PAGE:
Yasiin Bey & Preservation
The REcstatic

Mos Def’s last album, 2009’s The Ecstatic, is easily his most progressive and polarizing release to date. Its worldly beatscape — populated by African drums, Arabic phrases, jazz/funk samples, and one song sung/rapped entirely in Spanish — alienated some of the only remaining remnants of his core fan base who’d stuck with him since the Black on Both Sides days, despite his repeated ventures away from the Rawkus-era backpacker boom-bap that made him famous. But it also propelled the MC/thespian back to critical-darling status, re-establishing him as one of the hippest cats in what had decidedly become the hippest borough on the planet. Unfortunately, though it peaked at #9 on the Billboard 200, it did so selling only 39,000 copies (not terrible, but also not great considering his debut went Gold) and has since faded from hip-hop’s notoriously faulty short-term memory. Even the most praiseful critics and loyal fans are too forgetful or preoccupied to readily acknowledge its significance, or so it would seem. No wonder Mos went and changed his name to Yasiin Bey. (That’s both a bad joke and a convenient transition to the next paragraph.)

With this remix project, one year in the making, Bey’s tour DJ and in-house producer Preservation revisits and reimagines the album in such a way that just might reawaken fans to its frenetic greatness. In describing his intent and process, Pres writes, “Because it was a sample-based album, I wanted to keep the remixes sample-based and for them to have the same pitch, key and tone as the originals. The original beats were non-traditional and the amount of singing made it very difficult to remix with this intention of the same energy. It’s the result of countless hours of digging through records to sample, constructing the beat, wrapping it around the vocal, adjusting the tempo, and so on.” The deep crate digging to which he refers is apparent throughout, and while the ecstatic energy of the original album is preserved, it’s also lent a slightly rougher texture, which might serve to bring back into the fold some former fans who unscrupulously disregarded the 2009 release. Even if it doesn’t, though, the project stands strong as a respectful contribution to the canon of remix-based art, something that can be said for very few modern rap “remixes.”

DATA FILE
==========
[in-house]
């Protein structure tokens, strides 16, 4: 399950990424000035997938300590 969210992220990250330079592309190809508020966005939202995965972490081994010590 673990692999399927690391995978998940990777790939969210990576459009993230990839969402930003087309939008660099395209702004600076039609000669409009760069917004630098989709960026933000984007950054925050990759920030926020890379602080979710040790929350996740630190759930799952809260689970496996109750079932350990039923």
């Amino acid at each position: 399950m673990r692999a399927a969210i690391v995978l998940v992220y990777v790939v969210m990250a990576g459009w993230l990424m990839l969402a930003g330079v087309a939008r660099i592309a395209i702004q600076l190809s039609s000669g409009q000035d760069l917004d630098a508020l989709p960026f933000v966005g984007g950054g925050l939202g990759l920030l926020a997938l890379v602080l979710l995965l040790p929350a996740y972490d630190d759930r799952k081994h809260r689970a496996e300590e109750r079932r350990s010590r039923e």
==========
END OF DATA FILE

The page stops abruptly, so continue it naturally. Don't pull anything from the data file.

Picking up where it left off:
Download The REcstatic here, and watch out for Preservation’s debut full-length production album, Old Numbers, due July 9 on Mon Dieu Music.

• Mos Def: http://twitter.com/MosDefOfficial

Chocolate Grinder

CHOCOLATE GRINDER is our audio/visual section, with an emphasis on the lesser heard and lesser known. We aim to dig deep, but we’ll post any song or video we find interesting, big or small.

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